The Medical Device Amendments of 1976 to the federal Food, Drug, and Cosmetic Act include an express, but limited, preemption provision for product liability claims against manufacturers of Class III medical devices:

[N]o State or political subdivision of a State may establish or continue in effect with respect to a device intended for human use any requirement—(1) which is different from, or in addition to, any requirement applicable under this chapter to the device, and (2) which relates to the safety or effectiveness of the device or to any other matter included in a requirement applicable to the device under this chapter.

21 U.S.C. § 360k(a).

The Supreme Court has twice addressed the limited scope of this preemption provision. Its decisions show that plaintiff Bausch has stated a legally viable claim based on alleged violations of federal law. First, in 1996, the Supreme Court held that lawsuits brought under state law against medical device manufacturers who submit “premarket notification” to the FDA—a process described below—are not preempted by 21 U.S.C. § 360k(a) when liability is premised on theories that the device was defective and unreasonably dangerous and that the manufacturer failed to use reasonable care in the device's design, manufacture, assembly, and sale. Medtronic, Inc. v. Lohr, 518 U.S. 470, 481, 494–95, 116 S.Ct. 2240, 135 L.Ed.2d 700 (1996). In 2008, the Supreme Court held that lawsuits brought under state law against medical device manufacturers who obtain the full federal “premarket approval” are preempted by section 360k(a) when liability is premised on violations of state law requirements that are in addition to or different from federal requirements regulating the devices. Riegel, 552 U.S. at 330, 128 S.Ct. 999. Neither case held that state lawsuits premised on violations of federal law are preempted under section 360k(a). In fact, the Court's opinions in Lohr and Riegel expressly left the door open for state law claims based on violations of federal law.

In Lohr, the Court rejected a preemption defense as applied to another medical device (pacemaker leads) where the plaintiff based her claims on allegations that the manufacturer had violated federal regulations.

[630 F.3d 551]

The Court explained that the federal preemption provision allows claims under a state's common law based on the defendant's violation of federal law:

Nothing in § 360k denies Florida the right to provide a traditional damages remedy for violations of common-law duties when those duties parallel federal requirements. Even if it may be necessary as a matter of Florida law to prove that those violations were the result of negligent conduct, or that they created an unreasonable hazard for users of the product, such additional elements of the state-law cause of action would make the state requirements narrower, not broader, than the federal requirement. While such a narrower requirement might be “different from” the federal rules in a literal sense, such a difference would surely provide a strange reason for finding pre-emption of a state rule insofar as it duplicates the federal rule. The presence of a damages remedy does not amount to the additional or different “requirement” that is necessary under the statute; rather, it merely provides another reason for manufacturers to comply with identical existing “requirements” under federal law.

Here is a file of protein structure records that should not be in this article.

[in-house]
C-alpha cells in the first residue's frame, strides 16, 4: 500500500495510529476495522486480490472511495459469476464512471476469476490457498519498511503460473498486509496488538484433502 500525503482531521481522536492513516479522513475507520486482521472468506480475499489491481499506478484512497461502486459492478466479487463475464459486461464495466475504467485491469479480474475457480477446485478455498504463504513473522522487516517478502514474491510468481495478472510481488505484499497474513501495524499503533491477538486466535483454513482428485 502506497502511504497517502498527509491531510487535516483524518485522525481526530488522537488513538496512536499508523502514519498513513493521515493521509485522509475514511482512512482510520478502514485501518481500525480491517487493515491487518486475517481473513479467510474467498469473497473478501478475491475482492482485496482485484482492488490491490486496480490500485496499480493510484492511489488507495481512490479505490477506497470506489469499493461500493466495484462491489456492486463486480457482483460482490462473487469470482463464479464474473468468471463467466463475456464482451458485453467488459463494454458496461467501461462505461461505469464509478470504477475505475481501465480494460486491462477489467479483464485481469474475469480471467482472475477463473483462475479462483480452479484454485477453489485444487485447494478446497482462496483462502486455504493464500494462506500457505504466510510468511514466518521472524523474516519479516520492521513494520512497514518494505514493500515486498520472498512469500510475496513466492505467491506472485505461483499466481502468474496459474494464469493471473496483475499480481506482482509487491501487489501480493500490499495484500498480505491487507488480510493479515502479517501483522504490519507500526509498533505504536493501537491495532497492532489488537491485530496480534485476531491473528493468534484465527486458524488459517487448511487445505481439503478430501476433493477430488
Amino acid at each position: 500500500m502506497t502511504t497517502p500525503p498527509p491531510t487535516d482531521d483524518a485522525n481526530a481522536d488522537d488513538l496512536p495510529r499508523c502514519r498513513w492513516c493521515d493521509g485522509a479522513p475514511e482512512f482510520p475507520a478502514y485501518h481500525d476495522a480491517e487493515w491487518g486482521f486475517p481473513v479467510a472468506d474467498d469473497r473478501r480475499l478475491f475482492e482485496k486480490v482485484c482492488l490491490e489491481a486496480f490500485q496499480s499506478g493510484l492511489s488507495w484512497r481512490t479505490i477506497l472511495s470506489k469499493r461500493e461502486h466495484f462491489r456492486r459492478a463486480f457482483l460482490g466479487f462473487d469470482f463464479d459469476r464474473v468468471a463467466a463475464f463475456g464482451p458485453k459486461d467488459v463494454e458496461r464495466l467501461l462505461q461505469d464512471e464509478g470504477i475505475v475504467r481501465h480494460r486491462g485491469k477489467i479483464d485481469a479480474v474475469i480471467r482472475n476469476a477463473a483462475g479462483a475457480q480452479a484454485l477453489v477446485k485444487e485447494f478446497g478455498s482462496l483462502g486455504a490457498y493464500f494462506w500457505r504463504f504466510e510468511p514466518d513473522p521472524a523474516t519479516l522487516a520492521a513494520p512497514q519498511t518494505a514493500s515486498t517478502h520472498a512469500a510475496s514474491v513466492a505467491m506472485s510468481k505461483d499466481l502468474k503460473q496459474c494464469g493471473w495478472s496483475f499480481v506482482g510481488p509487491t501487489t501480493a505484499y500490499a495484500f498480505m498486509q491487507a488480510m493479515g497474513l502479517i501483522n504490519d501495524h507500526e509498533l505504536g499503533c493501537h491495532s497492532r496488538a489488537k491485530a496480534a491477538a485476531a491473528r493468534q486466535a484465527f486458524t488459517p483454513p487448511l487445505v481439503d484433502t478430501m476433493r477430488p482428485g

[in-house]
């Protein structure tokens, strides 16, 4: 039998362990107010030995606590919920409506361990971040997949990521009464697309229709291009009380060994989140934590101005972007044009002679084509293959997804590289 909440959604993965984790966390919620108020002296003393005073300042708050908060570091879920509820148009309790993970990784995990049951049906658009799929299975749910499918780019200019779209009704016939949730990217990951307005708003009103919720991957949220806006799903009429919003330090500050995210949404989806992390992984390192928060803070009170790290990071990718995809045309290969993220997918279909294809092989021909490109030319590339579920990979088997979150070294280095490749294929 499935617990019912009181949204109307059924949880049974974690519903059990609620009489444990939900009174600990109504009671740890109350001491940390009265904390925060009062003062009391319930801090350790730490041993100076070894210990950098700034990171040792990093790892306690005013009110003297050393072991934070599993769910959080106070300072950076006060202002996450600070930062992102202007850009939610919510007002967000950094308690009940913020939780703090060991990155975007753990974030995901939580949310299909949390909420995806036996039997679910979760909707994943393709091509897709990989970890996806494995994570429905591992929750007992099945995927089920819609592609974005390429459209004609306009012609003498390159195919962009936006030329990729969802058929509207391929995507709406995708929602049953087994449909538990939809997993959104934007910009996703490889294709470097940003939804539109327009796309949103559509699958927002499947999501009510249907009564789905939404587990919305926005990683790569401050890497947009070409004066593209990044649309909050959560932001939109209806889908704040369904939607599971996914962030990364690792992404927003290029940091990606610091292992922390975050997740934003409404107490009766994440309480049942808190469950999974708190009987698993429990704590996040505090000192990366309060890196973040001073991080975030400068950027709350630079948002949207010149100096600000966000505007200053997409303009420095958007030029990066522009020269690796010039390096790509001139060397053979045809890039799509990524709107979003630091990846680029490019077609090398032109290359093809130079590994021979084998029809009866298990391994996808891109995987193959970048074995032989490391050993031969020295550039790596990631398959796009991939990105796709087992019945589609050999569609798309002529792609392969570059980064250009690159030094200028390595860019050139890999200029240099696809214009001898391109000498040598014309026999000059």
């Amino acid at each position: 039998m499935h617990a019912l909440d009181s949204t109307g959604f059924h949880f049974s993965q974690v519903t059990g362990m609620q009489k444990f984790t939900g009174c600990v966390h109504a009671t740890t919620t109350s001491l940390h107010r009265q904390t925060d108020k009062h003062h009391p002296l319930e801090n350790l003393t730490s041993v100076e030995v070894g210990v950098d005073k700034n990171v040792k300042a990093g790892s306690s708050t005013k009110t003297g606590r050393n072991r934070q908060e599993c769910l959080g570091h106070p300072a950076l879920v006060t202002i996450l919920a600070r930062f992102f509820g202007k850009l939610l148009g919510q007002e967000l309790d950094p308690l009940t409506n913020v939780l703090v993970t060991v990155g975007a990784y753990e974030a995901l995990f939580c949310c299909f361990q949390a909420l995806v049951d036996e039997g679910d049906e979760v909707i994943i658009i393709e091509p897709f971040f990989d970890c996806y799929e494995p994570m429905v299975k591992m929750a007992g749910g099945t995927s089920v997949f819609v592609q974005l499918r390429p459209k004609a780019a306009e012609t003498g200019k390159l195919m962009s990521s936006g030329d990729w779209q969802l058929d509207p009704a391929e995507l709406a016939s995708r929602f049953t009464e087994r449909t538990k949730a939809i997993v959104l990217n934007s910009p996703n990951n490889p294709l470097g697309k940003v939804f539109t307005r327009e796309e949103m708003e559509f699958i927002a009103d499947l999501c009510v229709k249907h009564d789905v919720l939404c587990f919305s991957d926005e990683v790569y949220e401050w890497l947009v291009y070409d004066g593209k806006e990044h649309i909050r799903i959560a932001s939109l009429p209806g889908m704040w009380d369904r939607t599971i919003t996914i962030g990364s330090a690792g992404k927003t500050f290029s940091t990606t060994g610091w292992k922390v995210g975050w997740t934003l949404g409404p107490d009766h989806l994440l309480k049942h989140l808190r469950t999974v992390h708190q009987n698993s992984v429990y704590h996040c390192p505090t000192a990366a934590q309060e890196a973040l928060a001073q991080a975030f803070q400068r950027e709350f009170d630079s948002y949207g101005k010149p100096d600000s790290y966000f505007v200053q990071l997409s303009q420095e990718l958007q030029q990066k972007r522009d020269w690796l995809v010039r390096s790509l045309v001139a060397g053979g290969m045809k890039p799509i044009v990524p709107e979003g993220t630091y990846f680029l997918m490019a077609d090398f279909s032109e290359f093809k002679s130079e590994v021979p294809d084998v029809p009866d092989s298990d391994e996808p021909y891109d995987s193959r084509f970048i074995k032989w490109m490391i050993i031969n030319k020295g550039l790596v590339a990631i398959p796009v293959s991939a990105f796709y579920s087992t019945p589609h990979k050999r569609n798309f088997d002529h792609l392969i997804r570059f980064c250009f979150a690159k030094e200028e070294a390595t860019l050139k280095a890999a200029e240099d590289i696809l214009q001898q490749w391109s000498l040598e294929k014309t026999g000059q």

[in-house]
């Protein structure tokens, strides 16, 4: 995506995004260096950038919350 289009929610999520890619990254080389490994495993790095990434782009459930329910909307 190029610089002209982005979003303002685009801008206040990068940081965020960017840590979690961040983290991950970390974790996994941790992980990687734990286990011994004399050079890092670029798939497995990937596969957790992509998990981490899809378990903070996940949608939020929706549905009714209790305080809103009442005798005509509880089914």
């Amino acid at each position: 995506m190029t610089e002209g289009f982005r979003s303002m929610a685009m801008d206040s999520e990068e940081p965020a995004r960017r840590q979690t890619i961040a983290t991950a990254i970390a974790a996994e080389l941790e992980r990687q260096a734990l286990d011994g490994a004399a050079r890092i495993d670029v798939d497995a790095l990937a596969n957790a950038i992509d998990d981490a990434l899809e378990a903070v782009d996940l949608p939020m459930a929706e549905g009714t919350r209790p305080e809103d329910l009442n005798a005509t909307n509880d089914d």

Lohr, 518 U.S. at 495, 116 S.Ct. 2240 (reversing dismissal of complaint).

The pacemaker leads at issue in Lohr had not been approved through the FDA's premarket approval process. Instead, the FDA confirmed that the leads were “substantially equivalent” to a device that was already on the market through what is known as a “premarket notification” or “§ 510(k) process.” Id. at 478–80, 116 S.Ct. 2240. The section 510(k) process is less rigorous than the pre-market approval process, so much so that Lohr held that such generally applicable standards are not “requirements” sufficient even to trigger preemption under section 360k(a). Id. at 492–93, 116 S.Ct. 2240. The Court went on to explain that section 360k(a) does not preempt state rules that merely duplicate federal requirements. Id. at 494–95, 116 S.Ct. 2240. Thus, the above quoted language in Lohr discussing parallel claims also applies to products that have gone through premarket approval.

Nothing in the more recent Riegel case calls into question the ability of a patient to sue a Class III device manufacturer under state law for violations of federal law. In fact, the Riegel Court went out of its way to explain that such claims are not preempted. Because the case is so central, we consider it in some detail.

In Riegel, the plaintiffs alleged that a medical device that failed was designed, labeled, and...